No knowledge is more to be desired. If we can arrive at knowing this truth with all our souls we shall be well established on the right foundation.
You can probably imagine that my running argument, or puzzlement, with Weil kicks in around here: whatever she is getting at with “a kind of pride” coming along with our “consciousness of sin” is beyond me. Possibly she thinks of sin as a kind of hubris or titanism, such that only a giant among men would dare to take the noble name of sinner. Nevertheless, I’m drawn to her claim that for developing a certain kind of humility, “it is perhaps even more useful to contemplate our stupidity than our sin.” Weil really recommends rubbing your nose in your factual, geometrical, and declensional mistakes. Think you’re so smart? Then how come you blew it?
The solution, as always, is attention. Go back to the mistake, note it, and see the right way forward. This is hard work, but not grit-your-teeth and bear-down-on-it hard work: that would be manual labor. Schoolwork is different:
Will power, the kind that, if need be, makes us set our teeth and endure suffering, is the principal weapon of the apprentice engaged in manual work. But contrary to the usual belief, it has practically no place in study. The intelligence can only be led by desire. For there to be desire, there must be pleasure and joy in the work. The intelligence only grows and bears fruit in joy. The joy of learning is as indispensable in study as breathing is in running. Where it is lacking there are no real students, but only poor caricatures of apprentices who, at the end of their apprenticeship, will not even have a trade.
Or, as she says later, “Twenty minutes of concentrated, untired attention is infinitely better than three hours of the kind of frowning application which leads us to say with a sense of duty done: ‘I have worked well!'”
Weil also has a very interesting phenomenological account of attention. She emphasizes the way the act of attention is an act of waiting for something to manifest itself clearly. For this to happen, some kind of suppression of other known things has to take effect:
Attention consists of suspending our thought, leaving it detached, empty and ready to be penetrated by the object. It means holding in our minds, within reach of this thought, but on a lower level and not in contact with it, the diverse knowledge we have acquired which we are forced to make use of. Our thought should be in relation to all particular and already formulated thoughts as a man on a mountain who, as he looks forward, sees also below him, without actually looking at them, a great many forests and plains. Above all our thought should be empty, waiting, not seeking anything, but ready to receive in its naked truth the object which is to penetrate it.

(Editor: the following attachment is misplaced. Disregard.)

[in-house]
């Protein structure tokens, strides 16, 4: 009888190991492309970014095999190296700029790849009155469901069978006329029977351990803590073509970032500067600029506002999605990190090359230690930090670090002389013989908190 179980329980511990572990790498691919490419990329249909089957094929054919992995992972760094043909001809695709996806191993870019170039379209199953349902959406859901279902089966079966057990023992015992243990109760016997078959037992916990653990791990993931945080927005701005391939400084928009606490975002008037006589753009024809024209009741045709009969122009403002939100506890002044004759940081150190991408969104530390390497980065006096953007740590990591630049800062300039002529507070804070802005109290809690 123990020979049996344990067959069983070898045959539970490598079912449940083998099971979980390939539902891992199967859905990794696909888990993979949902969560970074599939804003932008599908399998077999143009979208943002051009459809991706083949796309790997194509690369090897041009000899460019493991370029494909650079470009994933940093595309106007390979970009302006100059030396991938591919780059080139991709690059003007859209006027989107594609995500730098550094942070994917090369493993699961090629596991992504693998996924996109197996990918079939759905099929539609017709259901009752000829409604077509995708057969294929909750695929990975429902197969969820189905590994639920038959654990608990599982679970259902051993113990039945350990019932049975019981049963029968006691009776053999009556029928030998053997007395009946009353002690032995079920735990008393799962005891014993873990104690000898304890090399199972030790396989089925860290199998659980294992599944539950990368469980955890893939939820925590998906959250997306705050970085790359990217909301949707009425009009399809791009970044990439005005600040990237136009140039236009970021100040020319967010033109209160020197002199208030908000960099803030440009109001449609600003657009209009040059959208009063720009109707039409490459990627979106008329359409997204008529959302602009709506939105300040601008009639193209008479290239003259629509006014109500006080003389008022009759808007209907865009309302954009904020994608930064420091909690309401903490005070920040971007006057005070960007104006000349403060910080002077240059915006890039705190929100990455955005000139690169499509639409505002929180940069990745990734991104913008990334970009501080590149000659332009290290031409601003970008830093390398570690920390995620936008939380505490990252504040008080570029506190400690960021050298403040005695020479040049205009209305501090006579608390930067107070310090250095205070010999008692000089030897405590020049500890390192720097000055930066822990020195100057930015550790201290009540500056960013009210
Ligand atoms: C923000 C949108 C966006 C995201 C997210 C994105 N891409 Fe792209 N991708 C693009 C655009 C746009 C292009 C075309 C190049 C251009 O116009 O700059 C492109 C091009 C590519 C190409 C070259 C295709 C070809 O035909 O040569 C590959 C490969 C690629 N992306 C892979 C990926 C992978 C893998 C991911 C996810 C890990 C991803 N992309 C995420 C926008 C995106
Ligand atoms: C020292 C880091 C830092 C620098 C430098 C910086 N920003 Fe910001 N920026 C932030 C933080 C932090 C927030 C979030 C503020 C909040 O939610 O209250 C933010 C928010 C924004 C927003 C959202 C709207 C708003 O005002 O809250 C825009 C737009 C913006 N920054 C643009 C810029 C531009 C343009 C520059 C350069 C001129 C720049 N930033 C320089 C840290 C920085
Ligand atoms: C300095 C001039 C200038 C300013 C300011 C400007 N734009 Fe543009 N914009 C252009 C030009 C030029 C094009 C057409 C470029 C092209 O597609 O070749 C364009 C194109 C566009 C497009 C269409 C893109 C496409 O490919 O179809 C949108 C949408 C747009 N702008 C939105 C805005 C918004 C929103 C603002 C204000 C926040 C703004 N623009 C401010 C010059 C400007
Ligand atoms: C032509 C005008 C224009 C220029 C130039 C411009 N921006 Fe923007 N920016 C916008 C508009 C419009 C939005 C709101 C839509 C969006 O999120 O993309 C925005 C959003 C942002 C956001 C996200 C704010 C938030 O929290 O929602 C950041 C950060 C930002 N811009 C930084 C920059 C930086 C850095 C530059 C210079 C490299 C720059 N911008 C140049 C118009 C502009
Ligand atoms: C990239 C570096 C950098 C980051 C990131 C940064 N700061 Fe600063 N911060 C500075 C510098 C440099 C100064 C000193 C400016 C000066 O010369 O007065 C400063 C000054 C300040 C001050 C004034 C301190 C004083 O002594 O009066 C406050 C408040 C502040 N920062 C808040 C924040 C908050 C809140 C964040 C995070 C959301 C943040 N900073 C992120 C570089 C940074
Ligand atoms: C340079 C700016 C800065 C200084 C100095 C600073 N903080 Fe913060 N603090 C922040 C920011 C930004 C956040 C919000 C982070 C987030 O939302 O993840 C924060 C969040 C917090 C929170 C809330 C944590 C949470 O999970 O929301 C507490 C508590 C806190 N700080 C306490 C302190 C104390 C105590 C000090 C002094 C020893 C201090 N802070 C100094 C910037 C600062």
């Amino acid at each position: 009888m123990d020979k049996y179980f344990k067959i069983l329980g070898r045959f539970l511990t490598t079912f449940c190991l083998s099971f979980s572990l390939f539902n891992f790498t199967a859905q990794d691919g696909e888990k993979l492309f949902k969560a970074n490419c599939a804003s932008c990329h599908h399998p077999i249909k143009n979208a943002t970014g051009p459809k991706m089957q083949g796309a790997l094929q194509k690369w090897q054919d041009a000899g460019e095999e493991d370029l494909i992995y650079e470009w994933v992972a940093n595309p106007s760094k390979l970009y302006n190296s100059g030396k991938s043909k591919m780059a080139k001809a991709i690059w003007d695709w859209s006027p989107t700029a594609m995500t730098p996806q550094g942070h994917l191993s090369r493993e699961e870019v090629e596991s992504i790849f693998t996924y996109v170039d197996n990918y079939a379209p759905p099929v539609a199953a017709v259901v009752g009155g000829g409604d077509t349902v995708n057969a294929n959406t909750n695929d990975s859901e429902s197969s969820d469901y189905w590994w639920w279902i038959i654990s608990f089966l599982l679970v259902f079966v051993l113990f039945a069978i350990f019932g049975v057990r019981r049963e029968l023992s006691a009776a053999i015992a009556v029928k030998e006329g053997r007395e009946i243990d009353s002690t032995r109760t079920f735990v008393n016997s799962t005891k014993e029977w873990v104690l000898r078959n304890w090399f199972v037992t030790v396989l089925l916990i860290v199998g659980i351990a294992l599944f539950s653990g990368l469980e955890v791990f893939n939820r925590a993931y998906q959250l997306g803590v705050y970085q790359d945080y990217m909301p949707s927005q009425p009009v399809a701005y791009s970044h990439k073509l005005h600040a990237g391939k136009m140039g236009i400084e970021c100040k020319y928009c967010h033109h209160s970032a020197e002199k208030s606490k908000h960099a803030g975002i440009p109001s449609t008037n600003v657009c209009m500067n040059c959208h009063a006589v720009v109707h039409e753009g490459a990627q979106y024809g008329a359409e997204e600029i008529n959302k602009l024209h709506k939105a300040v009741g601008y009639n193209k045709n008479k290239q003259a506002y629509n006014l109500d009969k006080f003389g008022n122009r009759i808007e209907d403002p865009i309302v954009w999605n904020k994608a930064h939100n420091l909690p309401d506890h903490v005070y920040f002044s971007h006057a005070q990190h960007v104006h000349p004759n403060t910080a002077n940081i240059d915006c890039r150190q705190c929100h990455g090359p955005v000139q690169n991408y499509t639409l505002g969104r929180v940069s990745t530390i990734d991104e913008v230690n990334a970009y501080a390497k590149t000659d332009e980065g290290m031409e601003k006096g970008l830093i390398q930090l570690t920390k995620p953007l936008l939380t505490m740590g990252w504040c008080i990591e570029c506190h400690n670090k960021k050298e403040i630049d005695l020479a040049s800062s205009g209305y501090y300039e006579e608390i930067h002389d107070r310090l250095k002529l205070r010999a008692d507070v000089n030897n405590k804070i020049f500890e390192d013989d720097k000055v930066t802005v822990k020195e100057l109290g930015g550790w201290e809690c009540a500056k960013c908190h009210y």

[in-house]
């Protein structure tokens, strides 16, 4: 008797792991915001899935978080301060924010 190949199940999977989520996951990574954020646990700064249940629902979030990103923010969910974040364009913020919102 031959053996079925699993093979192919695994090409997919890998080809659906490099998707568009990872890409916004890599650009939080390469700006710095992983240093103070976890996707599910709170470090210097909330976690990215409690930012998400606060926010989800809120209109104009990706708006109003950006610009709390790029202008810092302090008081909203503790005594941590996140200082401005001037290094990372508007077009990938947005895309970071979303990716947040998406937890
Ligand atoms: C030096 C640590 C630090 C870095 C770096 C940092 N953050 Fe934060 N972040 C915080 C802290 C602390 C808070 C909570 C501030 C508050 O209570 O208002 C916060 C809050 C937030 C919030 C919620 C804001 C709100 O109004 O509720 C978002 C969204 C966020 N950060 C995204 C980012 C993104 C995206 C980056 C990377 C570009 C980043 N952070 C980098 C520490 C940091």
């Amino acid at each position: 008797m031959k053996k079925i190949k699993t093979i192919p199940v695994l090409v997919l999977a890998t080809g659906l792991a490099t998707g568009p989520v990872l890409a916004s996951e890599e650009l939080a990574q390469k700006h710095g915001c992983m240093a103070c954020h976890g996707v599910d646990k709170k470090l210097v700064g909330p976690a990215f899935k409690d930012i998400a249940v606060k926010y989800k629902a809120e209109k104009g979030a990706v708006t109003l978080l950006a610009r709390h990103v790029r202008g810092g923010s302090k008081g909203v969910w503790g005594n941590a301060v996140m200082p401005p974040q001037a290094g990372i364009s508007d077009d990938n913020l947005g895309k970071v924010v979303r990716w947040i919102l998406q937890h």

Remember, we’re not talking about high-level mystical ascents here (mountaintop imagery notwithstanding). We’re talking about doing math and grammar correctly. Errors in these school subjects arise from failing to wait, with full attention and focus, for the truth to show itself. Instead of waiting, we grasp at the first notion that comes along:
All wrong translations, all absurdities in geometry problems, all clumsiness of style and all faulty connection of ideas in compositions and essays, all such things are due to the fact that thought has seized upon some idea too hastily and being thus prematurely blocked, is not open to the truth. The cause is always that we have wanted to be too active; we have wanted to carry out a search.
The more you learn to call off “a search” and wait for truth’s self-manifestation, the more you are doing the thing that just is prayer, or that pays off in prayer in an exact proportion.
This is strange stuff, but I’m convinced there’s something in it. My to-do list includes the someday task, “write a sober and defensible version of that Weil essay on schoolwork,” leaving out the weird bits and attempting greater clarity. But sober, defensible, and clear is not what you go to Weil for. Here’s her last word on the subject:
Happy then are those who pass their adolescence and youth in developing this power of attention. No doubt they are no nearer to goodness than their brothers working in fields and factories. They are near in a different way. Peasants and workmen possess a nearness to God of incomparable savour which is found in the depths of poverty, in the absence of social consideration and in the endurance of long drawn-out sufferings. If however we consider the occupation in themselves, studies are nearer to God because of the attention which is their soul.
Whoever goes through years of study without developing this attention within himself has lost a great treasure.